The Welsh National Opera took to the Hippodrome stage for the Bristol leg of their UK tour of Carmen. This was a revival of Welsh National Opera’s production in the late 1990s, co-produced with Scottish Opera.

Peter Wedd (Don José) and Alessandra Volpe (Carmen) © Jeni Clegg
Peter Wedd (Don José) and Alessandra Volpe (Carmen)
© Jeni Clegg

Bizet’s Carmen, based on the story by Prosper Mérimée, is one of the most familiar operas. Librettist Henri Meilhac recounted the tale of soldier Don José who is seduced by a gypsy woman who works in a cigarette factory. Don José abandons his childhood love Micaëla and deserts the military, even serving a prison sentence for letting Carmen escape custody after she is involved in a brawl at the cigarette factory. Despite Don José’s efforts, Carmen the seductress falls for the toreador Escamillo and Don José ends up killing her in a jealous rage.

With a heavily pregnant Alessandra Volpe playing the lead seductive role of Carmen, the story was a little difficult to identify with. This was a shame because her tempestuous acting skills and Mediterranean look made her perfect for the role otherwise. Taking this into consideration though, her performance itself was impressive. Volpe gave a fiery and passionate attempt and although she was clearly more tired towards the end of the night and struggling with power in some of the higher notes, it didn’t detract too much from her performance. What did detract from Volpe’s performance as the lead was the unexpectedly beautiful voices of her two sidekicks Frasquita, played by Samantha Hay and Mercédès, played by Emma Carrington. The sultry lower tones delivered by mezzo-soprano Carrington had much more of an impact than Volpe’s voice, upstaging her role completely.

Welsh National Opera had other secret stars in their Chorus, full of brilliant voices. In fact, it was the WNO Chorus that carried this performance on their shoulders, as they were consistently dynamic and the driving force behind the production. Tenor Peter Wedd, playing Don José, gave a strong and consistent vocal and acting performance. His energy did not tire throughout the evening and his portrayal of a loss of sanity and naivety as Don José is captured by Carmen’s love was convincing. Escamillo, the grand toreador played by bass-baritone Simon Thorpe, was not as convincingly grand. His voice lacked the arrogance it required and it was less believable that Carmen would have chosen this more passive character to love instead of Don José.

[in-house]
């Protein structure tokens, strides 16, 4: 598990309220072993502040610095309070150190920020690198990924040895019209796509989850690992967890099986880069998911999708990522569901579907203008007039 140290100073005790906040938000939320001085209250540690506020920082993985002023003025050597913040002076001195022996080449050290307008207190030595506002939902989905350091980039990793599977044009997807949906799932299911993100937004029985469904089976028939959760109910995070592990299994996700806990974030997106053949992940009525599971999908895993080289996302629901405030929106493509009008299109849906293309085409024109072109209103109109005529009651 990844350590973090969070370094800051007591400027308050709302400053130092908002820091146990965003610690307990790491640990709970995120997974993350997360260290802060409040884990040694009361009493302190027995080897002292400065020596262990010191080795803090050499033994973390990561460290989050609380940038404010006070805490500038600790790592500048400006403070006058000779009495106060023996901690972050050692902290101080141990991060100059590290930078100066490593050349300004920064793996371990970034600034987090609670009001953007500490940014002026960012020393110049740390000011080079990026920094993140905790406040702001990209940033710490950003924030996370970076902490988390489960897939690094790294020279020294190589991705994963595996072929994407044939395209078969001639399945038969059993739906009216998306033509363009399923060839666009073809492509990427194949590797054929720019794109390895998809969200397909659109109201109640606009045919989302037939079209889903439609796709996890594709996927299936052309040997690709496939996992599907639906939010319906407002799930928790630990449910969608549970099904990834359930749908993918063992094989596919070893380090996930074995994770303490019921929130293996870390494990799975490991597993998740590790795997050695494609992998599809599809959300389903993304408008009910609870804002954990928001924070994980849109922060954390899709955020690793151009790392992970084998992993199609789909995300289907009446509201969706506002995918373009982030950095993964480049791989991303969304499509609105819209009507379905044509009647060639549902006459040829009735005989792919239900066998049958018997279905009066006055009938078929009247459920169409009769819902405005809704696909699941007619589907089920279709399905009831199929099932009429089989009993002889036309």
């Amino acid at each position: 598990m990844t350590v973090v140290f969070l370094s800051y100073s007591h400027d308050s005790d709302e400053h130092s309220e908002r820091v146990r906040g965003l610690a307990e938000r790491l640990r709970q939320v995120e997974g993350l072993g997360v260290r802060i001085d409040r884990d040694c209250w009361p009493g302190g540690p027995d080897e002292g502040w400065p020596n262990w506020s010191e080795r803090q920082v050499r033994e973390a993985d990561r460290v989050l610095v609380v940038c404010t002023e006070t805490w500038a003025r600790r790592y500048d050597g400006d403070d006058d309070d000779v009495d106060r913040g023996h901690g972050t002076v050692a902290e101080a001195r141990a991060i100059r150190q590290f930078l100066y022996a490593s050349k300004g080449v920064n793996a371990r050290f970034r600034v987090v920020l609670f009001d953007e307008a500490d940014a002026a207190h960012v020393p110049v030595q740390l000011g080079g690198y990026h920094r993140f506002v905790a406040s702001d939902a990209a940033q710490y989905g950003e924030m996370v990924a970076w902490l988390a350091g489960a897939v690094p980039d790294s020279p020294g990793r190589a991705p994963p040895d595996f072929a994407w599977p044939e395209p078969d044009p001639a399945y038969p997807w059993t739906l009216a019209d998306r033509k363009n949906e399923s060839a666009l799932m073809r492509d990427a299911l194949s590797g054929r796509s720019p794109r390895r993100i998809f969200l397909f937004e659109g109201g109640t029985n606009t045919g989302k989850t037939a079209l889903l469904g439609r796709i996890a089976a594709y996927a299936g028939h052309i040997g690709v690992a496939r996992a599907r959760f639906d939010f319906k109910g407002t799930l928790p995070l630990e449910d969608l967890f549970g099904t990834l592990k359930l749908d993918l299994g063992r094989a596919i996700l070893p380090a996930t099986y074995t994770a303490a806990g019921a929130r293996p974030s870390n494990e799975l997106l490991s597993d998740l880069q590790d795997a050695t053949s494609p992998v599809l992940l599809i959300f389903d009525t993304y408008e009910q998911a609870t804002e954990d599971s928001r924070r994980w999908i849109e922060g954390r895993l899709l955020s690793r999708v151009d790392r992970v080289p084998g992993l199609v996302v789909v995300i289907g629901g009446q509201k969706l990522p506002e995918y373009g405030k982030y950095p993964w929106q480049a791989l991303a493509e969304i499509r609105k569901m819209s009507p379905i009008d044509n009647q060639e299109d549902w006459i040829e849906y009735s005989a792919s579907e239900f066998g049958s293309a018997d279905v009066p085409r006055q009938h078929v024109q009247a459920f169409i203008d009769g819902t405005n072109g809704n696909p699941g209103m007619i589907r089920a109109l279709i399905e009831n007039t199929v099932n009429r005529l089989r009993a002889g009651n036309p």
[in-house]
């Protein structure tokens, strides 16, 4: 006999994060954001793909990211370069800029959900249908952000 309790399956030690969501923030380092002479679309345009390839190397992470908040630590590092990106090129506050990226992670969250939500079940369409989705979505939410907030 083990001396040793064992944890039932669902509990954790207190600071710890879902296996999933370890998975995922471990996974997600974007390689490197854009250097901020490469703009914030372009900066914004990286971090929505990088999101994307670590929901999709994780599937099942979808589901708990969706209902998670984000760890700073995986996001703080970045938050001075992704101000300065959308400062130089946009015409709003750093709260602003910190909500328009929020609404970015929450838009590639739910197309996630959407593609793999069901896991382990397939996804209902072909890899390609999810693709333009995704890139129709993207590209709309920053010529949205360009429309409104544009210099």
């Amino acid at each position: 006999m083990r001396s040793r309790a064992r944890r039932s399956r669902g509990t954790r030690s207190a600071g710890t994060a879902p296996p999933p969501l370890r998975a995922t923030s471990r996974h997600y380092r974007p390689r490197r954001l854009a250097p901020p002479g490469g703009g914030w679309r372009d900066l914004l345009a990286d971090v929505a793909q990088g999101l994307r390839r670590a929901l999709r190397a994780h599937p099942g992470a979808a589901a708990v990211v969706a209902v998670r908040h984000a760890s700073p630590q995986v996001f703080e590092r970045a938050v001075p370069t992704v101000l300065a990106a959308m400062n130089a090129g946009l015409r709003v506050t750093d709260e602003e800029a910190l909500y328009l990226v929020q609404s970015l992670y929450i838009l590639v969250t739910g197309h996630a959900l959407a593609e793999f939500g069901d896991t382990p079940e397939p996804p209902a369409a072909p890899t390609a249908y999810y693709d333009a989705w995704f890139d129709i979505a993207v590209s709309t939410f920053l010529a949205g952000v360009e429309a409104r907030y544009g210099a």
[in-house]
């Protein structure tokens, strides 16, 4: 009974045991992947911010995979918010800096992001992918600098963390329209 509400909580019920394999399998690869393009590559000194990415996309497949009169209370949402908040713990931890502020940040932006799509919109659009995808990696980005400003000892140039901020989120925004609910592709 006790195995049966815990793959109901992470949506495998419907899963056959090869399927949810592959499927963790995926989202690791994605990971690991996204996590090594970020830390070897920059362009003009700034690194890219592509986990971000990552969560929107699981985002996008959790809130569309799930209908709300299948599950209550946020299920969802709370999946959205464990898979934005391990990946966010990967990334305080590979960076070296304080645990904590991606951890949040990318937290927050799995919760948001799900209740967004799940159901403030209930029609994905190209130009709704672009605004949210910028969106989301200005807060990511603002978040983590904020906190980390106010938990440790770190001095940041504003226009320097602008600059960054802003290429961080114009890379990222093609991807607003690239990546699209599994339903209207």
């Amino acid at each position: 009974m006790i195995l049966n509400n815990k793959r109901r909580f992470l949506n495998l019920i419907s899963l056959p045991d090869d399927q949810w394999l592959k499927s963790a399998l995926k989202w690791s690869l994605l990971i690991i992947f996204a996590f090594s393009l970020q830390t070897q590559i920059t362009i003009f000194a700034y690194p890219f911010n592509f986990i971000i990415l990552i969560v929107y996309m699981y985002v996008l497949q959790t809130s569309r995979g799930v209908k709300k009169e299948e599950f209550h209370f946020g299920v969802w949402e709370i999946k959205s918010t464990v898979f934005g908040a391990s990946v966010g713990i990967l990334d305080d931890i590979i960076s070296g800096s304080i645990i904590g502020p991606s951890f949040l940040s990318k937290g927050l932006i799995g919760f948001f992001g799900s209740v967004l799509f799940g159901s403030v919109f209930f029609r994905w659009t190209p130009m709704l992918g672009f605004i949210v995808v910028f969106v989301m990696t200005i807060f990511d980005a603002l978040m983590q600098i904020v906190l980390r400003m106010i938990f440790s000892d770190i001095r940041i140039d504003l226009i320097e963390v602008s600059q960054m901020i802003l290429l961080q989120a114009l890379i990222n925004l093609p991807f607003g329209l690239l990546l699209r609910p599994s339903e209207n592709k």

The soloists were at a disadvantage with the orchestra being directly in front of the stage masking some of the voice projection, despite this, the orchestra cannot be faulted for impact under the baton of young and vibrant James Southall who has been repetiteur with the Welsh National Opera since 2008. From the offstage bugle calls to the beautiful harp melodies, the instrumental side of the performance was virtually faultless.

The aesthetic production values of the performance were excellent. The Spanish costumes were presented in meticulous detail, even including the children’s traditional espadrille shoes. Everything was from the correct period with a modern edge and the opening scene with the yellow-clad soldiers lined up and their rifles stacked on the side of the stage gave a strong start to the evening. The Goya inspired set design, by Christian Fenouillat, consisted of three simple panels painted in muddy browns and greys that created a sparse background for the vibrant story.

WNO Chorus © Jeni Clegg
WNO Chorus
© Jeni Clegg

The most impressively choreographed scenes were in Act IV, which opened with a diagonal line of baskets of oranges and an elaborately dressed chorus in reds, greens, yellows and oranges waving fans. The bullfight scene was simple and effective. A rope was suspended across the front of the stage and the chorus cheered and looked out towards the audience in slow motion. Unfortunately the most nonsensical scene was saved until last. The final argument scene between Don José and Carmen was weak. A head-butting Carmen, supposedly representing a bullfight between the two of them caused audience laughter and didn’t contain the dramatic impact or tension required to end the opera with Carmen’s death. Where in other productions, this moment has previously brought tears to my eyes, it left me with a feeling of indifference.